We searched Medline, PsycINFO, and Embase for studies assessing prevalent or incident stroke versus a no-stroke comparison group and the risk of all-cause dementia. Random effects meta-analysis was used to pool adjusted estimates across studies, and meta-regression was used to investigate potential effect modifiers.
We identified 36 studies of prevalent stroke (1.9 million participants) and 12 studies of incident stroke (1.3 million participants). For prevalent stroke, the pooled hazard ratio for all-cause dementia was 1.69. Study characteristics did not modify these associations, with the exception of sex which explained 50.2% of between-study heterogeneity for prevalent stroke.
Stroke is a strong, independent, and potentially modifiable risk factor for all-cause dementia.
Read the full article at the Alzheimer’s & Dementia
Research has found that some of the genes affected by alcohol and inflammation are also implicated in processes that clear amyloid beta — the protein that forms globs of plaques in the brain and which contributes to neuronal damage and the cognitive impairment associated with Alzheimer’s disease | Journal of Neuroinflammation | story via ScienceDaily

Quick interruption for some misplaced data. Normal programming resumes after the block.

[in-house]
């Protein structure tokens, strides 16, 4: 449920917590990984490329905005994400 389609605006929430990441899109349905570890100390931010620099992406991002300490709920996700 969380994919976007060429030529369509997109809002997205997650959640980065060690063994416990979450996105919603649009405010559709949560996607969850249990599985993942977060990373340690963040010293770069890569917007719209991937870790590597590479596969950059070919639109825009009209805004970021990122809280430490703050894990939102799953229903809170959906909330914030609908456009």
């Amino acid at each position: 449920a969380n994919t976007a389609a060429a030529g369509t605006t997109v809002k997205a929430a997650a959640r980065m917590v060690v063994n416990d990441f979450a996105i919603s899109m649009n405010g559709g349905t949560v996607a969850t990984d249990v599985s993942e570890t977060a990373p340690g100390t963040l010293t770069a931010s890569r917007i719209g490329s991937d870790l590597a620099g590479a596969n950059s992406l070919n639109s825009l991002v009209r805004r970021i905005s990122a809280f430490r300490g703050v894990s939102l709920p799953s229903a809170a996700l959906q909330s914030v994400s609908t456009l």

Previous studies investigating the effects of alcohol consumption on Alzheimer’s disease have been controversial — some have indicated that alcohol has a protective effect, while others have pointed to a deleterious role for alcohol in the development of this neurocognitive disease. Recent research has suggested that alcohol consumption, and its impact on the immune system and inflammation in the brain, may be the vehicle through which alcohol might exert its influence on the development of Alzheimer’s disease, but no previous studies have directly evaluated which genes are affected by alcohol in cells in the brain involved in protecting against Alzheimer’s disease.
In this study, researchers conducted a cell-based study which suggests that alcohol may impede the clearance of amyloid beta in the brain. Their results are published in the Journal of Neuroinflammation.
Full reference: Kalinin, S. et al | Transcriptome analysis of alcohol-treated microglia reveals downregulation of beta amyloid phagocytosis | Journal of Neuroinflammation, 2018; 15 (1)